In September 1792, Watts assembled a large gathering of Cherokee and Muscogee warriors (which included some cavalry). He planned to lead a campaign into the Cumberland region of Appalachia. It was to be a three-pronged attack: Tahlonteeskee (aka Ataluntiski) would lead a force to ambush the Kentucky road; Middle Striker would take the Walton road; and Watts would lead the main army of 280 Cherokee, Shawnee, and Muscogee warriors against Nashville (it was then the capital of the Miro District of the new Southwest Territory).

On the way to Nashville, the army encountered and attacked a settlement known as Buchanan's Station but suffered serious casualties. Watts was seriously wounded, and Siksika (known as "The Shawnee Warrior," and an older brother of Tecumseh)); Tahlonteeskee (also called Talotiskee of the Broken Arrow, a Muscogee warrior); Little Owl (a brother of Dragging Canoe); and Pumpkin Boy (a brother of Doublehead), all died in the encounter.[3]

Last campaign

Later in 1793, Watts sent envoys to Knoxville, which was at the time the capital of the Southwest Territory, to meet with Governor Blount to discuss terms for a lasting peace. The peace party included Bob McLemore, Tahlonteeskee, Captain Charley of Running Water, and Doublehead, as well as the white delegates. Along the way, the group was attacked by a militant group of frontiersmen during a stop at the Overhill town of Coyatee. Hanging Maw was wounded, while his wife and daughter (along with several other Indians and one of the white delegates), were killed. The Cherokee people, along with Watts' Chickmauga warriors, agreed to await the outcome of the subsequent trial. In large part because the man responsible (who had lost his family in an Indian raid) was a close friend of John Sevier, the trial proved to be a farce.

Watts responded by invading the Holston area with more than 1,000 Cherokee, Muscogee, and Shawnee warriors, one of the largest Indian forces seen in the region. He intended to attack Knoxville. On the way, the Cherokee leaders were discussing among themselves whether to kill all the residents of the settlement, or just the men. Doublehead argued for the former, while James Vann advocated the latter.

On the way to Knoxville, the war party encountered the small settlement of Cavett's Station. After they had surrounded the place, Bob Benge negotiated with the inhabitants, agreeing that if they surrendered, their lives would be spared. However, after the settlers had walked out, Doublehead's group and his Muscogee allies attacked and killed them. Vann grabbed one small boy and pulled him onto his saddle, but Doublehead killed the boy with an axe. Watts intervened and saved another young boy, handing him to Vann, who put the boy behind him on his horse and later handed him over to three of the Muscogee for safe-keeping. One of the Muscogee killed and scalped the boy a few days later.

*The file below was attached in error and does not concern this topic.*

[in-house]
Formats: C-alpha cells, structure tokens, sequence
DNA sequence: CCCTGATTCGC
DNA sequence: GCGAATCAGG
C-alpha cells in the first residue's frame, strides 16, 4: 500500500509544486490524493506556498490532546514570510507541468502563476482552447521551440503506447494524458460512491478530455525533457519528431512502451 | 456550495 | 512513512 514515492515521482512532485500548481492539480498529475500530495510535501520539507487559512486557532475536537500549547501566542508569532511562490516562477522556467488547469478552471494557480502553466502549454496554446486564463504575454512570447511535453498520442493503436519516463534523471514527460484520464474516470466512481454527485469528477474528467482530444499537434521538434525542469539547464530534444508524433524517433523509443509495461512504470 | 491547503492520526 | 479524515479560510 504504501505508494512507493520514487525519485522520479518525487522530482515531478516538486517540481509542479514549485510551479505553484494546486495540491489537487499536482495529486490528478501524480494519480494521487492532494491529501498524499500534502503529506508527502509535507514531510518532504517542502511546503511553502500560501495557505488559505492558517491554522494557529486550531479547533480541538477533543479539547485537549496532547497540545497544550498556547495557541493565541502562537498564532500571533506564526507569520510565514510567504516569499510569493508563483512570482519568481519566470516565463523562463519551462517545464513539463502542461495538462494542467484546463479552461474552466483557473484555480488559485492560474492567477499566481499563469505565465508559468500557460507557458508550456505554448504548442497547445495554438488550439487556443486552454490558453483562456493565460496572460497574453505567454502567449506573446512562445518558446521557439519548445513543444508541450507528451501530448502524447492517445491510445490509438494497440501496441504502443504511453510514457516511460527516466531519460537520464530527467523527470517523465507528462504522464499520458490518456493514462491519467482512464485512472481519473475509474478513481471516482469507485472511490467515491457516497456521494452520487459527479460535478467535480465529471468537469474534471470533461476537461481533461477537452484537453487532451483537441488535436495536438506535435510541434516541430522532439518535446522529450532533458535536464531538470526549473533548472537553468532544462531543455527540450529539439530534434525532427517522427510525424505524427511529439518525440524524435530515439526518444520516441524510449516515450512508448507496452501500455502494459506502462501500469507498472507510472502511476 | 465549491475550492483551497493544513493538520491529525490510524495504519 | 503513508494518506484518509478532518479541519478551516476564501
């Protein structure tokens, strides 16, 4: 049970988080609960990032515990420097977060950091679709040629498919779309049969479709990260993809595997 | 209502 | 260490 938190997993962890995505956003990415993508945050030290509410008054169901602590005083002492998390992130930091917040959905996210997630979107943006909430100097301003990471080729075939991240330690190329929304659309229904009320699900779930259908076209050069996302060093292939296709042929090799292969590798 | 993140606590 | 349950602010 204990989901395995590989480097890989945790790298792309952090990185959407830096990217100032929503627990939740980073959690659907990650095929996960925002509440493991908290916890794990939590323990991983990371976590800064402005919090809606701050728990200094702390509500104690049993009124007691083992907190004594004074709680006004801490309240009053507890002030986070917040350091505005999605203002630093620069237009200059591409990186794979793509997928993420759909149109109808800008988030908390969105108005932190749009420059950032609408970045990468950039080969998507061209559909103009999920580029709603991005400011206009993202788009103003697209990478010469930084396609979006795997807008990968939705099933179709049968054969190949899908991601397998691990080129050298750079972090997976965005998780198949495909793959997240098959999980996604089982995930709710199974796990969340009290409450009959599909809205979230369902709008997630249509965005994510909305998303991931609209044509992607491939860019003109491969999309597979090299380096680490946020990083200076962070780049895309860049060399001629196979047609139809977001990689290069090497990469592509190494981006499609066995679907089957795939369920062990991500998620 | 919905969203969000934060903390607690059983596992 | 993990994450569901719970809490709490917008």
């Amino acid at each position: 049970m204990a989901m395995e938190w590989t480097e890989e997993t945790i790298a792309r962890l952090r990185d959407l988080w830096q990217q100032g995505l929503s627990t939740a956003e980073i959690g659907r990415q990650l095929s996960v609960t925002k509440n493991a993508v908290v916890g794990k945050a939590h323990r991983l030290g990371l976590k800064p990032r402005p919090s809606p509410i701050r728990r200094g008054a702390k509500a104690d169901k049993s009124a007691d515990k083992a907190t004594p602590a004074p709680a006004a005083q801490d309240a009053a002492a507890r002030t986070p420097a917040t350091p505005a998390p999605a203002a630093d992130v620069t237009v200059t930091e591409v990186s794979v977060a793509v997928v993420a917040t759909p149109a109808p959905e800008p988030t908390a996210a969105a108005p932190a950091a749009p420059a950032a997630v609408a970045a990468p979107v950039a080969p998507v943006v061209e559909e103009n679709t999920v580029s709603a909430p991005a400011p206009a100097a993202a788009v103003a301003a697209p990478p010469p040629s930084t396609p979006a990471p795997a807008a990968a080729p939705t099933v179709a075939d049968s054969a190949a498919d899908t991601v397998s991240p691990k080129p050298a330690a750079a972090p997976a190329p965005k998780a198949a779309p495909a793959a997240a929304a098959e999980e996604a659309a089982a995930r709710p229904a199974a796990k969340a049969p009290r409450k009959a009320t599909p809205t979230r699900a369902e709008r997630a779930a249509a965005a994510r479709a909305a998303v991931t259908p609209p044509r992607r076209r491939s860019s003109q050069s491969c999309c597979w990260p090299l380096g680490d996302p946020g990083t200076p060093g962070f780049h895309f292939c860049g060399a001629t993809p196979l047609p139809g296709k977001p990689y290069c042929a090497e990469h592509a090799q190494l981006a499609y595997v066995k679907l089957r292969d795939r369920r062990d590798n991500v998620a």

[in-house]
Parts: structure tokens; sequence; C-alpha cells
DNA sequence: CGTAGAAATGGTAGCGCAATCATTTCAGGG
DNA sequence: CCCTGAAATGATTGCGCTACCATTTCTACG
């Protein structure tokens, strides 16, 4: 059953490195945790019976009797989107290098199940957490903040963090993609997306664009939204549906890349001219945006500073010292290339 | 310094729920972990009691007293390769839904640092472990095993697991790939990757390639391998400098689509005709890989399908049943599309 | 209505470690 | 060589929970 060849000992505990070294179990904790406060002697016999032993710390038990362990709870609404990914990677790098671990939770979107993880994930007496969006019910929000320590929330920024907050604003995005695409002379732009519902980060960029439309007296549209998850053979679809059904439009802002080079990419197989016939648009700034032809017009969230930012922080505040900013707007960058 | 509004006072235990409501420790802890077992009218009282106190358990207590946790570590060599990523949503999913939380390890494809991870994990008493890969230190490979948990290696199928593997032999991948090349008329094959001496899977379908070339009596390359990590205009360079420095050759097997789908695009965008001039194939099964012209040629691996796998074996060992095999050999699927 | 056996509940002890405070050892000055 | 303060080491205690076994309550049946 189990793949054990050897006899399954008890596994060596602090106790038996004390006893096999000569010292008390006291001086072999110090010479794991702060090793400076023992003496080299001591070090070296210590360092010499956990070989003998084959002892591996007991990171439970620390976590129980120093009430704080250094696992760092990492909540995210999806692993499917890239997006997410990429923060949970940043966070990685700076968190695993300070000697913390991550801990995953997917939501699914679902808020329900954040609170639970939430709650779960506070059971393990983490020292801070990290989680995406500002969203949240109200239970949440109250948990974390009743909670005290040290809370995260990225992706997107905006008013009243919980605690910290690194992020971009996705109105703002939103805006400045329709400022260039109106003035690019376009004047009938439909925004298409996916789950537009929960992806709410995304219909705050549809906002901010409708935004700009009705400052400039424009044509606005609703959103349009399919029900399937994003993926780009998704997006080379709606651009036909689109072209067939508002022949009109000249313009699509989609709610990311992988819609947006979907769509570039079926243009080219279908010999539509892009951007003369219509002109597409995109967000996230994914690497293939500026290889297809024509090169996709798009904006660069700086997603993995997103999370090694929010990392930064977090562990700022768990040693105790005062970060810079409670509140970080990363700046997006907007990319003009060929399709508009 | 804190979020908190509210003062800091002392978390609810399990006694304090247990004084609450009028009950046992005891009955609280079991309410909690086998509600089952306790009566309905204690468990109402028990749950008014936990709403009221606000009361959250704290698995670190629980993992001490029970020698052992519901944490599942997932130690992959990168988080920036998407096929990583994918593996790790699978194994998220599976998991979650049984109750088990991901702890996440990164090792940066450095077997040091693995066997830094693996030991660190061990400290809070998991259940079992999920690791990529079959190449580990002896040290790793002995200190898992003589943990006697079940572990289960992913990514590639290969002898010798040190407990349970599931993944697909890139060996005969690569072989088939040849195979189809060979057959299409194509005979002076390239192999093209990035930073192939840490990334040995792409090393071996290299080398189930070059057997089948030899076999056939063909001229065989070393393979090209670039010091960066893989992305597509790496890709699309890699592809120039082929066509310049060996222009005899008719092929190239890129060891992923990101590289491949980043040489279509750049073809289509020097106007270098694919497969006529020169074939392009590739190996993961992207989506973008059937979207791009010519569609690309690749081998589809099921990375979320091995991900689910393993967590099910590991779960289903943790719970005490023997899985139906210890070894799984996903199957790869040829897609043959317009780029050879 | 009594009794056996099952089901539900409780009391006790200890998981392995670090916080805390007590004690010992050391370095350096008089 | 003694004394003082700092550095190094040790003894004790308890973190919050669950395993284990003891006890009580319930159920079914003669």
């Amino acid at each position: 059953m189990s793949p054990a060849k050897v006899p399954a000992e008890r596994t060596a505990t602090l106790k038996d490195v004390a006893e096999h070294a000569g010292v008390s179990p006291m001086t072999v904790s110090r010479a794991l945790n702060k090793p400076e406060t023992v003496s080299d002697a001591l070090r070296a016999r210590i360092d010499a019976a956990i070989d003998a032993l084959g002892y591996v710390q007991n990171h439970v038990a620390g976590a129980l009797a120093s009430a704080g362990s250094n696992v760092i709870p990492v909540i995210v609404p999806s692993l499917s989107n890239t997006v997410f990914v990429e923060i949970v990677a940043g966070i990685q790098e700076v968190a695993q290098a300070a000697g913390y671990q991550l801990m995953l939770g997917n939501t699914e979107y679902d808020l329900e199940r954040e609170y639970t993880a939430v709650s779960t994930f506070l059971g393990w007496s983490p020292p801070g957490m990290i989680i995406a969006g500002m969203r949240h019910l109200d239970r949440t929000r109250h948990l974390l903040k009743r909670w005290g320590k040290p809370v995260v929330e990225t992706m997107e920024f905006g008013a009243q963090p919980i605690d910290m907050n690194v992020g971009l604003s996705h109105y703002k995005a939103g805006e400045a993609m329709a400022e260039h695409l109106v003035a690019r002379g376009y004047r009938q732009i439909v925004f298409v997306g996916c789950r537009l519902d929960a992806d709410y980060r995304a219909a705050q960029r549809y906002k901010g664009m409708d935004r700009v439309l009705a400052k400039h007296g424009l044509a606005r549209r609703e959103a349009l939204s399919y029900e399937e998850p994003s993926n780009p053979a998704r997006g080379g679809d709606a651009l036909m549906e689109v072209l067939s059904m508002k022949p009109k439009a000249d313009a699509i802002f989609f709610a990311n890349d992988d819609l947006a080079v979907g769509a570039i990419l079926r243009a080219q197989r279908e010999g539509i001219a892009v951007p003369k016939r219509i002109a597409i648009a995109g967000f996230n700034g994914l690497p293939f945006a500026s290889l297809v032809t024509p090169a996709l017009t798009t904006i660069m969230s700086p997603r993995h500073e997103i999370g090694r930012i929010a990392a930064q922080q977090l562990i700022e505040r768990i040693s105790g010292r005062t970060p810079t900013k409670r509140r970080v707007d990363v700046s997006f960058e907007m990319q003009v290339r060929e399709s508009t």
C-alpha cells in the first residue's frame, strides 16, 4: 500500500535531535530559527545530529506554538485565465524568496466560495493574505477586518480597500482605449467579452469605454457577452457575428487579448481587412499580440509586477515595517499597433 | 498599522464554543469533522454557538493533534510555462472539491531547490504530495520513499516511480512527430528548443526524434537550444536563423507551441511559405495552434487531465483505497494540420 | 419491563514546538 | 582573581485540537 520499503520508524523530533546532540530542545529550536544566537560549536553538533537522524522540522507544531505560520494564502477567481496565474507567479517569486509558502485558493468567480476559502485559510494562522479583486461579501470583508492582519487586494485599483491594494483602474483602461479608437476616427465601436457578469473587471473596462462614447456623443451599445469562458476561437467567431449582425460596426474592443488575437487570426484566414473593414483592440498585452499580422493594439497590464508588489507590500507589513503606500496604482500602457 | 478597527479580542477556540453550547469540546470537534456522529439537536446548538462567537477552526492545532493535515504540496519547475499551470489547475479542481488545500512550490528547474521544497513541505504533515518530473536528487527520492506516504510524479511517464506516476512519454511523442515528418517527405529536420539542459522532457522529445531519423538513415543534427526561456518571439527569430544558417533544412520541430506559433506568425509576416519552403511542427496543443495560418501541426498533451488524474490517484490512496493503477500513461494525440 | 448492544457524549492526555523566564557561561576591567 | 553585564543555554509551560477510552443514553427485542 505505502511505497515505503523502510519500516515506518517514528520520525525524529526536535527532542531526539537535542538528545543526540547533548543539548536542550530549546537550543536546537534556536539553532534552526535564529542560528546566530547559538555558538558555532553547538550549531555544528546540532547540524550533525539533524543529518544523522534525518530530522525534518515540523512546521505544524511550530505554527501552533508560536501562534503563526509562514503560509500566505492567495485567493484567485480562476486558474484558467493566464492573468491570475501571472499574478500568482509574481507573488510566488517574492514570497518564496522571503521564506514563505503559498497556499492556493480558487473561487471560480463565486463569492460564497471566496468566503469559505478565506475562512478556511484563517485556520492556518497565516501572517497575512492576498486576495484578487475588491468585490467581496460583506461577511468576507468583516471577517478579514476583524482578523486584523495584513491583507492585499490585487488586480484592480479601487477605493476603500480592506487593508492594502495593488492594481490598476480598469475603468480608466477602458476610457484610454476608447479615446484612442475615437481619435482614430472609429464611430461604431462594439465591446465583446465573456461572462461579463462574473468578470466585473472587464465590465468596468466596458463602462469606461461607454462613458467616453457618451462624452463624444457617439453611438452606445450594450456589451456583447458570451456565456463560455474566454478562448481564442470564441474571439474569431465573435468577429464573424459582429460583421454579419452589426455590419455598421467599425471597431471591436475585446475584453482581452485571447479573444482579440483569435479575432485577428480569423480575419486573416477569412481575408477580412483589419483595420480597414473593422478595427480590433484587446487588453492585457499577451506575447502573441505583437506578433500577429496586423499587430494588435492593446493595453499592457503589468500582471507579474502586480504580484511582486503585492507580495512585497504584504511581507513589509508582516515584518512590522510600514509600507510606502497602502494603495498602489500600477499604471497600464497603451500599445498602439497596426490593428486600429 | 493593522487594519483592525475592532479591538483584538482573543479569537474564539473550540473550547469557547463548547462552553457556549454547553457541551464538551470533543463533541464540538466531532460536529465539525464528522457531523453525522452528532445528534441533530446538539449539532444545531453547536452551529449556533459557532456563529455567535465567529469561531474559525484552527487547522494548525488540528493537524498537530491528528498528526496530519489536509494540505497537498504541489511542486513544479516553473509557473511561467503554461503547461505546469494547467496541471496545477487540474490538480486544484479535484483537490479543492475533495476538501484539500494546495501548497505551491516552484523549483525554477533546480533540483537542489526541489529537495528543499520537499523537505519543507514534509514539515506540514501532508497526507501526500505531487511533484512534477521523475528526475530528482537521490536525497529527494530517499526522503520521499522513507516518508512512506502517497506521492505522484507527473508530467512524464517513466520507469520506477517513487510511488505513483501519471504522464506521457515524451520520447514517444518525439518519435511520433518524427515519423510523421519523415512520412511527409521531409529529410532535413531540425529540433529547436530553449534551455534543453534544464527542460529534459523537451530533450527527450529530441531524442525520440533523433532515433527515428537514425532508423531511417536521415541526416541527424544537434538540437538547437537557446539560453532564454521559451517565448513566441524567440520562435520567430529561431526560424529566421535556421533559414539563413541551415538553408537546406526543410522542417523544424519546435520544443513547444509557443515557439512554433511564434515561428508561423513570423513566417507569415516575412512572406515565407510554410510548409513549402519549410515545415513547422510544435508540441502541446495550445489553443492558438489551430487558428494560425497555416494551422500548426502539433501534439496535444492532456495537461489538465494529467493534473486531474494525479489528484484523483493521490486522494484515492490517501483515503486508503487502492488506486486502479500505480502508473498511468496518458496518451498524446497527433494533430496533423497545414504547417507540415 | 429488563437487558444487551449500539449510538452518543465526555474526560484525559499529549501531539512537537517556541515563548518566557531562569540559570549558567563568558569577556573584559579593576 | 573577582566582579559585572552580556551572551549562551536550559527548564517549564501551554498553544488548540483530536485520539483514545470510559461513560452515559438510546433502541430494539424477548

Final peace

With the defeat of the Western Confederacy at the Battle of Fallen Timbers by the United States, and the destruction of Nickajack Town and Running Water Town in September 1794, the leaders of the Lower Cherokee became convinced that continuing the war was futile. The council signed the Treaty of Tellico Blockhouse in November, officially ending hostilities with the US.

Although the Cherokee elected a "national" government in 1794, complete with a Principal Chief and National Council, it had no real power. The individual regional councils for each of the major Cherokee geographic divisions still dominated decisions in their relative areas. Watts spurned any "national office." He served as a chief of the Lower Cherokee until his death in 1802. He was succeeded by Doublehead.


  1. ^ Note: Under the Cherokee matrilineal kinship system, the mother's brothers were more important to her children than was the biological father. Clan identity and social status were based on the maternal line.
  2. ^ Chronicles of Oklahoma Archived 2006-02-11 at the Wayback Machine; article; Brown, John P.; "Eastern Cherokee Chiefs" (Volume 16, Number 1); March 1938; retrieved July 2013.
  3. ^ "Chickamauga Cherokee Wars (1776-1794) - part 7 of 9".